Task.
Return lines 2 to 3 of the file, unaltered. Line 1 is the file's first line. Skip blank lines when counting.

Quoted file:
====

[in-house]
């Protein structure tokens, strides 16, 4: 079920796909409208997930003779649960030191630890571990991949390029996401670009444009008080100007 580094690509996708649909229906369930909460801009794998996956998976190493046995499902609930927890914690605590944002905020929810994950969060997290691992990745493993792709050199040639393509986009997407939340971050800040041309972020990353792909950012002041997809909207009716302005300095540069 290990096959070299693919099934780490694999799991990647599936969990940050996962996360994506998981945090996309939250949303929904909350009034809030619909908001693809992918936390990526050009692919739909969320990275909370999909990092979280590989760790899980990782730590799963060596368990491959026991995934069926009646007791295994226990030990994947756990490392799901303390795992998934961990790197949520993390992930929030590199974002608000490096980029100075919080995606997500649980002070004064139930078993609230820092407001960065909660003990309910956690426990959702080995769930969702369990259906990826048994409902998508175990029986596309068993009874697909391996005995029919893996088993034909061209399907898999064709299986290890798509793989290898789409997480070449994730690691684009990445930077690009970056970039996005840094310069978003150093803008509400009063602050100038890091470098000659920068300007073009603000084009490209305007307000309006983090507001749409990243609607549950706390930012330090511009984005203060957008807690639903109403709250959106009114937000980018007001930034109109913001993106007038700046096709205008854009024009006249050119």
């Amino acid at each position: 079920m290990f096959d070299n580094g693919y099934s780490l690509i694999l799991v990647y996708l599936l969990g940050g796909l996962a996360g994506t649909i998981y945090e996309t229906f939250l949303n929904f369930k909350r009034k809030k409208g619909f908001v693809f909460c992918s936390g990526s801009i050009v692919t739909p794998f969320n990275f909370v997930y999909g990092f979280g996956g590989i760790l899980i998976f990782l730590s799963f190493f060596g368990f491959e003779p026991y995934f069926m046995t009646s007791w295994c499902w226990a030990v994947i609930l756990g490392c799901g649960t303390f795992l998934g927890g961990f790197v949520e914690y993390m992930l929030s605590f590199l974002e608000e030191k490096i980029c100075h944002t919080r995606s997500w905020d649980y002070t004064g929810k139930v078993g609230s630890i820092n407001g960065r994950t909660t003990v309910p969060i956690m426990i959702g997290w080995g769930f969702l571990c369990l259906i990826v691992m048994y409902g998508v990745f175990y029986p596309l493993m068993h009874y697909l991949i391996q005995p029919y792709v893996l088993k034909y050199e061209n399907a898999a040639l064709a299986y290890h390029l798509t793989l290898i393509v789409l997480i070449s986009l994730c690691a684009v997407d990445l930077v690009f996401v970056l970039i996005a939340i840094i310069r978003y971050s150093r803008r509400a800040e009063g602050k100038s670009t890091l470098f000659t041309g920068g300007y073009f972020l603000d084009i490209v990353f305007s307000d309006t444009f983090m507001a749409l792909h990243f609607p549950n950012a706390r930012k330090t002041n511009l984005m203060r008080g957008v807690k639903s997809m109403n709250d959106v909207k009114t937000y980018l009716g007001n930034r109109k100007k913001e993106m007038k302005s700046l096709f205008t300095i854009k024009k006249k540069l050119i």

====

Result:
């Protein structure tokens, strides 16, 4: 079920796909409208997930003779649960030191630890571990991949390029996401670009444009008080100007 580094690509996708649909229906369930909460801009794998996956998976190493046995499902609930927890914690605590944002905020929810994950969060997290691992990745493993792709050199040639393509986009997407939340971050800040041309972020990353792909950012002041997809909207009716302005300095540069 290990096959070299693919099934780490694999799991990647599936969990940050996962996360994506998981945090996309939250949303929904909350009034809030619909908001693809992918936390990526050009692919739909969320990275909370999909990092979280590989760790899980990782730590799963060596368990491959026991995934069926009646007791295994226990030990994947756990490392799901303390795992998934961990790197949520993390992930929030590199974002608000490096980029100075919080995606997500649980002070004064139930078993609230820092407001960065909660003990309910956690426990959702080995769930969702369990259906990826048994409902998508175990029986596309068993009874697909391996005995029919893996088993034909061209399907898999064709299986290890798509793989290898789409997480070449994730690691684009990445930077690009970056970039996005840094310069978003150093803008509400009063602050100038890091470098000659920068300007073009603000084009490209305007307000309006983090507001749409990243609607549950706390930012330090511009984005203060957008807690639903109403709250959106009114937000980018007001930034109109913001993106007038700046096709205008854009024009006249050119």
């Amino acid at each position: 079920m290990f096959d070299n580094g693919y099934s780490l690509i694999l799991v990647y996708l599936l969990g940050g796909l996962a996360g994506t649909i998981y945090e996309t229906f939250l949303n929904f369930k909350r009034k809030k409208g619909f908001v693809f909460c992918s936390g990526s801009i050009v692919t739909p794998f969320n990275f909370v997930y999909g990092f979280g996956g590989i760790l899980i998976f990782l730590s799963f190493f060596g368990f491959e003779p026991y995934f069926m046995t009646s007791w295994c499902w226990a030990v994947i609930l756990g490392c799901g649960t303390f795992l998934g927890g961990f790197v949520e914690y993390m992930l929030s605590f590199l974002e608000e030191k490096i980029c100075h944002t919080r995606s997500w905020d649980y002070t004064g929810k139930v078993g609230s630890i820092n407001g960065r994950t909660t003990v309910p969060i956690m426990i959702g997290w080995g769930f969702l571990c369990l259906i990826v691992m048994y409902g998508v990745f175990y029986p596309l493993m068993h009874y697909l991949i391996q005995p029919y792709v893996l088993k034909y050199e061209n399907a898999a040639l064709a299986y290890h390029l798509t793989l290898i393509v789409l997480i070449s986009l994730c690691a684009v997407d990445l930077v690009f996401v970056l970039i996005a939340i840094i310069r978003y971050s150093r803008r509400a800040e009063g602050k100038s670009t890091l470098f000659t041309g920068g300007y073009f972020l603000d084009i490209v990353f305007s307000d309006t444009f983090m507001a749409l792909h990243f609607p549950n950012a706390r930012k330090t002041n511009l984005m203060r008080g957008v807690k639903s997809m109403n709250d959106v909207k009114t937000y980018l009716g007001n930034r109109k100007k913001e993106m007038k302005s700046l096709f205008t300095i854009k024009k006249k540069l050119i």